Stop watches clicked. The judges looked at each other in amazement Spidery Ron Quintana, 21, had shattered the course record with a run of 9.83 seconds. 
After that, the championship heat was almost an anti-climax. Morrissey, Quintana and elfin Rick Durkee, 18, whose qualifying time was only a whisper slower man Morrissey's, finished first, second and third, respectively.
But, the order of finish and the clockings were both less significant than the fact that all three of the top qualifiers represented a single manufacturer that is rapidly establishing itself as the Ferrari of the miniature auto racing world. 
The manufacturer is American Russkit, a Westchester (California) company that maintains a four-man entry to test its cars and accessories under the same kind of competitive pressure that Ferrari tests theirs: on the racetrack itself. However, Russkit doesn't always come in first; even with its own team. 
After the Culver City race, the other drivers crowded around the winning entry. Somebody noticed that the cars were not equipped with the firm's tires or gears. "We wont use Russkit gears because they don't mesh properly," explained team captain Morrissey, whose horn-rims give him the appearance of a bookworm instead of one of the nation's hottest slot-car drivers.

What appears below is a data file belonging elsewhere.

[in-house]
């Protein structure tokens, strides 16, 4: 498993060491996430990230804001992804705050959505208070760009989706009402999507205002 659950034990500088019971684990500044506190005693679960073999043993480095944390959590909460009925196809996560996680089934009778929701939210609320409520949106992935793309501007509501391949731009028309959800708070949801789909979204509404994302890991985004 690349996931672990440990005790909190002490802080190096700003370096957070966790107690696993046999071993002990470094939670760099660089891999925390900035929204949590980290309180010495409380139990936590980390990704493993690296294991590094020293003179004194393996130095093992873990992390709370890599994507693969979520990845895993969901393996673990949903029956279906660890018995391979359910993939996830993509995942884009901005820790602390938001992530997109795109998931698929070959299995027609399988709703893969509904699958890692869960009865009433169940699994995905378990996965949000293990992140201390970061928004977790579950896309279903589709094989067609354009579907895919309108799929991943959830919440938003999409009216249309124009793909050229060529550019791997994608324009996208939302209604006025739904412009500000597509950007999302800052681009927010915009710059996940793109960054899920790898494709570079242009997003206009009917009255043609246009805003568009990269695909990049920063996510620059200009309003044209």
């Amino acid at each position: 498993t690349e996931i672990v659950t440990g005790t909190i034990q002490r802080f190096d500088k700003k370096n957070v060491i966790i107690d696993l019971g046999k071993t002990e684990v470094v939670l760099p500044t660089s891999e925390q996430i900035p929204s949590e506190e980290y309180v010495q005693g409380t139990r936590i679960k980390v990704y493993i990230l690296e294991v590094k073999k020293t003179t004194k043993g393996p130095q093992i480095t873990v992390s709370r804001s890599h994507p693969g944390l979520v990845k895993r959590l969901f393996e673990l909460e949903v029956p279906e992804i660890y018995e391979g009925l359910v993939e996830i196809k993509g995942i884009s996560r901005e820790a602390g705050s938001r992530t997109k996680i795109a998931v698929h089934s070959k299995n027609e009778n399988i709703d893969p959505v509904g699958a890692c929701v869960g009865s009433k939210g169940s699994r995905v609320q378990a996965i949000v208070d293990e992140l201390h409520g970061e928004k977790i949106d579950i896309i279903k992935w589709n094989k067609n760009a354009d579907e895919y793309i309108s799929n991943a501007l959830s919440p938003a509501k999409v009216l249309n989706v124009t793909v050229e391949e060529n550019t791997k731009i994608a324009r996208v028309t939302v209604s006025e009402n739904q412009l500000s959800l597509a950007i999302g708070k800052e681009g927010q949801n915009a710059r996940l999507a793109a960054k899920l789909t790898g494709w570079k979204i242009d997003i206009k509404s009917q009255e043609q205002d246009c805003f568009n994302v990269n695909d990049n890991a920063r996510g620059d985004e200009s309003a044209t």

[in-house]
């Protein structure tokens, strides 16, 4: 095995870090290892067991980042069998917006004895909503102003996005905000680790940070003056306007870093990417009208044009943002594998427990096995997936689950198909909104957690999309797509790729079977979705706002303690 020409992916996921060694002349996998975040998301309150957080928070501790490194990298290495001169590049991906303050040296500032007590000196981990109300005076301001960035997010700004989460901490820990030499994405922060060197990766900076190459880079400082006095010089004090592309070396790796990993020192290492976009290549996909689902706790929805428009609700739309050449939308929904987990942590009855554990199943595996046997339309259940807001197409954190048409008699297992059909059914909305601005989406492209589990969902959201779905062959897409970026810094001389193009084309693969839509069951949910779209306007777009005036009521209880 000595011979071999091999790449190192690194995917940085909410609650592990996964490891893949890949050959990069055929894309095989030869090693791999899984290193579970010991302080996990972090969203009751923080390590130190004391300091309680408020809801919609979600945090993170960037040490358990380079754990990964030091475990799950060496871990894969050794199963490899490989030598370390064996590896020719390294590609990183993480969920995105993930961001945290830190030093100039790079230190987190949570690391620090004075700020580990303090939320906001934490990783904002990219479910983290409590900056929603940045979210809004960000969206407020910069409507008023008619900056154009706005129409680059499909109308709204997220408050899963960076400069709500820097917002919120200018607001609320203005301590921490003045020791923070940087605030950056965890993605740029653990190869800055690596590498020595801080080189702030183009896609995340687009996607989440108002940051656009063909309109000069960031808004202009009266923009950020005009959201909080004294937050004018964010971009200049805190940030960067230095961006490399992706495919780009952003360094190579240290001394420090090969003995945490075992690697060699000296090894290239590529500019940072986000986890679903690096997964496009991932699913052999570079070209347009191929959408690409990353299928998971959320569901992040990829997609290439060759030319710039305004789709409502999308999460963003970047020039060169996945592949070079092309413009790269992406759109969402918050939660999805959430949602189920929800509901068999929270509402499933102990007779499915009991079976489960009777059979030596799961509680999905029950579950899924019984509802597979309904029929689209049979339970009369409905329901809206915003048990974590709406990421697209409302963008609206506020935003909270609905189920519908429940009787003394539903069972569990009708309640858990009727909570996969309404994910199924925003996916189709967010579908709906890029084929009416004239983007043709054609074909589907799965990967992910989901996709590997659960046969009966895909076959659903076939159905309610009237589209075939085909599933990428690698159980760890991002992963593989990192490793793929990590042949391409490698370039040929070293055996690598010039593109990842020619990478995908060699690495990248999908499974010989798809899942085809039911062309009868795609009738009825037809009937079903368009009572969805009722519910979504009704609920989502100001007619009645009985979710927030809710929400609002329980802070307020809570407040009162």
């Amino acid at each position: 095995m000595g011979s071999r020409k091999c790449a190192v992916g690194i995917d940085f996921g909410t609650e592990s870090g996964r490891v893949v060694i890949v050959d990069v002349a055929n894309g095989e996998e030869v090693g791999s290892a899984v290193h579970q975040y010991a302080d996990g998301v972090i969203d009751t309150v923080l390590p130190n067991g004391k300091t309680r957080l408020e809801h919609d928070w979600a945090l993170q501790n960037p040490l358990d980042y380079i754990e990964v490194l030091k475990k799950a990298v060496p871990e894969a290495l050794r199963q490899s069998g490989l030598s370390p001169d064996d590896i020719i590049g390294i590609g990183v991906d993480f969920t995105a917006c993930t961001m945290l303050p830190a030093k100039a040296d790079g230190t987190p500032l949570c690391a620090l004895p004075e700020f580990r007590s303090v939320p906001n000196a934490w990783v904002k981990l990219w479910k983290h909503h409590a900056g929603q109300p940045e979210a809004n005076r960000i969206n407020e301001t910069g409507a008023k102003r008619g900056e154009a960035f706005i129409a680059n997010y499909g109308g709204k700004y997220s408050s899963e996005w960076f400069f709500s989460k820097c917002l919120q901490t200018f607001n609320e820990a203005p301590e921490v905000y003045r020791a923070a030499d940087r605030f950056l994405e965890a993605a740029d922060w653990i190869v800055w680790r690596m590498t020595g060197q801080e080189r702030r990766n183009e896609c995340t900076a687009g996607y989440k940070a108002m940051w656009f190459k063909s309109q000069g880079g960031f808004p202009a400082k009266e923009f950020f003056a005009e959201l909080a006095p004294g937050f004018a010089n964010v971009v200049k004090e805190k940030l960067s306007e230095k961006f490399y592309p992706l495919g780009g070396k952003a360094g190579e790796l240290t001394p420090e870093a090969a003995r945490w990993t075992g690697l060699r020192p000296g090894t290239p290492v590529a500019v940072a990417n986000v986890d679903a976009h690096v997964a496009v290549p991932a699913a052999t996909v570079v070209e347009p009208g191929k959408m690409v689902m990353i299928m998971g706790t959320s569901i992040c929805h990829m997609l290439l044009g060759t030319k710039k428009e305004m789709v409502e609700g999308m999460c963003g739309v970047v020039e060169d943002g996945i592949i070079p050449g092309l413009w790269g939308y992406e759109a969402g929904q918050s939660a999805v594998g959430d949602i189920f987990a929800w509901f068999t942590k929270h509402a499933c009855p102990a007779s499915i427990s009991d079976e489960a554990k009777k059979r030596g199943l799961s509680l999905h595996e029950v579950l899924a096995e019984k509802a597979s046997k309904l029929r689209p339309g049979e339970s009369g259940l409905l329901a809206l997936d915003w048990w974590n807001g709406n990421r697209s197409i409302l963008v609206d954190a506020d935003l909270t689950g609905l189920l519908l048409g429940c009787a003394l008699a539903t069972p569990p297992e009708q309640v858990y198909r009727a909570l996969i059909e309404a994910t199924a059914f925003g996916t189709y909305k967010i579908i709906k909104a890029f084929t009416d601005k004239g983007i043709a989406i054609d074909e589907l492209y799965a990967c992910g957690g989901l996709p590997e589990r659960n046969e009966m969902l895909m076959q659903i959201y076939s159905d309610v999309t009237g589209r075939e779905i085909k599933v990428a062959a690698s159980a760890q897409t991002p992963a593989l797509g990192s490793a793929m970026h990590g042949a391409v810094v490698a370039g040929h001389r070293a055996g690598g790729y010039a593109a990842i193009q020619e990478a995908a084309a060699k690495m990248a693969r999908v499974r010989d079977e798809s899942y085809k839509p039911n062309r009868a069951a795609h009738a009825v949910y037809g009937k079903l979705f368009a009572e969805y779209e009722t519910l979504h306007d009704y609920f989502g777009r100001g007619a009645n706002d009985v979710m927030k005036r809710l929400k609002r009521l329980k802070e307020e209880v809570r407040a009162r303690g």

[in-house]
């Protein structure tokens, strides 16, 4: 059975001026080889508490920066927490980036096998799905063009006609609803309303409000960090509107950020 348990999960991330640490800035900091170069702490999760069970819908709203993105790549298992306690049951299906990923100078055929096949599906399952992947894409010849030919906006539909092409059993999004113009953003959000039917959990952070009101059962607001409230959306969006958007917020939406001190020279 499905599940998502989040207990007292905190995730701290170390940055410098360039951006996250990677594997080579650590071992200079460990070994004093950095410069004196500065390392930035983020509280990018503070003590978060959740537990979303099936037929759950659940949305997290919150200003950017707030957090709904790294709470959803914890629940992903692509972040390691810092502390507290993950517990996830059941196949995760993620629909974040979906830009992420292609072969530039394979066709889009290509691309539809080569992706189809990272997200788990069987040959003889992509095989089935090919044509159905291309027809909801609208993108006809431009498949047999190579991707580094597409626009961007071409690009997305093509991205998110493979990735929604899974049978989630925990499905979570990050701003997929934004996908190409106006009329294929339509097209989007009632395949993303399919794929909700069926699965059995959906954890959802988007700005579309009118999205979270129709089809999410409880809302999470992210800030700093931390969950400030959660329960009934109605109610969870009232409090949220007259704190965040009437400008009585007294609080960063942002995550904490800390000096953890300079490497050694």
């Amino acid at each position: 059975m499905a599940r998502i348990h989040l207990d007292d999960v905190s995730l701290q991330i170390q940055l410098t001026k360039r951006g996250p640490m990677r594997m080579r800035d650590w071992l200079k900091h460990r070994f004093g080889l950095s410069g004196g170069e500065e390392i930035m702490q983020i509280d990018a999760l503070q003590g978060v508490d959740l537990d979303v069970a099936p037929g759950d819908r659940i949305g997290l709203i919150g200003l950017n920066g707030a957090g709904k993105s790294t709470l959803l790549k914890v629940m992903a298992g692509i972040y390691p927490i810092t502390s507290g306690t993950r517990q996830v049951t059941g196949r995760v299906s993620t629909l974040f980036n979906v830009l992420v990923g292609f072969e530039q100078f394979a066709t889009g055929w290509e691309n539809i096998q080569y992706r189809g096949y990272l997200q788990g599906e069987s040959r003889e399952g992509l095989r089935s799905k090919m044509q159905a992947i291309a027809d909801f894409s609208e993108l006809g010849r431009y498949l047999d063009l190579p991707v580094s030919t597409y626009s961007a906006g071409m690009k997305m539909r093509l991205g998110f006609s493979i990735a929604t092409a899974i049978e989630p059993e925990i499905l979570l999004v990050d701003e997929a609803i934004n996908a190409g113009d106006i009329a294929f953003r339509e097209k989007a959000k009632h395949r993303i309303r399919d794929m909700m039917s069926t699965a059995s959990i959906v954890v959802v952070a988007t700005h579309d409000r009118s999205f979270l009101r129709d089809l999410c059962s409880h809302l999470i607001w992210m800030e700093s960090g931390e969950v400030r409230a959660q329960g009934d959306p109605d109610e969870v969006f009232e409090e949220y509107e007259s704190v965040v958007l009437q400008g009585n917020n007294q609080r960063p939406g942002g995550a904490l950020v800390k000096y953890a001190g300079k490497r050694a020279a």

"And Russkit's tires can't hold the track with the best of other manufacturers' tires," added Quintana. 
The president of American Russkit, James B. Russell, might be expected to disagree violently. He doesn't. "We make lousy gears," he says. "The Cox Company out in Santa Ana makes better ones. And our tires are inferior."